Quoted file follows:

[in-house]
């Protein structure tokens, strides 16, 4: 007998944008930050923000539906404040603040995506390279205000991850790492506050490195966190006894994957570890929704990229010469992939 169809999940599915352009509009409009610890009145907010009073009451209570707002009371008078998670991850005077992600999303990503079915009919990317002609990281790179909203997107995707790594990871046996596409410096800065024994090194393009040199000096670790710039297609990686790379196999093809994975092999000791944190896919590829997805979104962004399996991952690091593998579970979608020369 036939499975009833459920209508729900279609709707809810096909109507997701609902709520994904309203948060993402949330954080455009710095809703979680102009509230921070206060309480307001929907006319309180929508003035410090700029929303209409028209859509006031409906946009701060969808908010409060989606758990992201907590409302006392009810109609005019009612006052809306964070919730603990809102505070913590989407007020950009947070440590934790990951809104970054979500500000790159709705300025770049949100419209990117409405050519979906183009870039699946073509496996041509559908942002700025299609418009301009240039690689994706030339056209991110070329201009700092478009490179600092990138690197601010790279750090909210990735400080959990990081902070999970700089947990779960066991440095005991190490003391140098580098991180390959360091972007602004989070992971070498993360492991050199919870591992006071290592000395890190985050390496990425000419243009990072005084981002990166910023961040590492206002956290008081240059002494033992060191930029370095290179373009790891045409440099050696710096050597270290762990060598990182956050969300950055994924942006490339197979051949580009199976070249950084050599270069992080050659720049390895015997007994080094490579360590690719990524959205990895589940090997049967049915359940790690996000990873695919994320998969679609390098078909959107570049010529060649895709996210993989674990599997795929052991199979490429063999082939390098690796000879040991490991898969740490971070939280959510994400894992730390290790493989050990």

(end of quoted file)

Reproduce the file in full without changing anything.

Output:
[in-house]
């Protein structure tokens, strides 16, 4: 007998944008930050923000539906404040603040995506390279205000991850790492506050490195966190006894994957570890929704990229010469992939 169809999940599915352009509009409009610890009145907010009073009451209570707002009371008078998670991850005077992600999303990503079915009919990317002609990281790179909203997107995707790594990871046996596409410096800065024994090194393009040199000096670790710039297609990686790379196999093809994975092999000791944190896919590829997805979104962004399996991952690091593998579970979608020369 036939499975009833459920209508729900279609709707809810096909109507997701609902709520994904309203948060993402949330954080455009710095809703979680102009509230921070206060309480307001929907006319309180929508003035410090700029929303209409028209859509006031409906946009701060969808908010409060989606758990992201907590409302006392009810109609005019009612006052809306964070919730603990809102505070913590989407007020950009947070440590934790990951809104970054979500500000790159709705300025770049949100419209990117409405050519979906183009870039699946073509496996041509559908942002700025299609418009301009240039690689994706030339056209991110070329201009700092478009490179600092990138690197601010790279750090909210990735400080959990990081902070999970700089947990779960066991440095005991190490003391140098580098991180390959360091972007602004989070992971070498993360492991050199919870591992006071290592000395890190985050390496990425000419243009990072005084981002990166910023961040590492206002956290008081240059002494033992060191930029370095290179373009790891045409440099050696710096050597270290762990060598990182956050969300950055994924942006490339197979051949580009199976070249950084050599270069992080050659720049390895015997007994080094490579360590690719990524959205990895589940090997049967049915359940790690996000990873695919994320998969679609390098078909959107570049010529060649895709996210993989674990599997795929052991199979490429063999082939390098690796000879040991490991898969740490971070939280959510994400894992730390290790493989050990």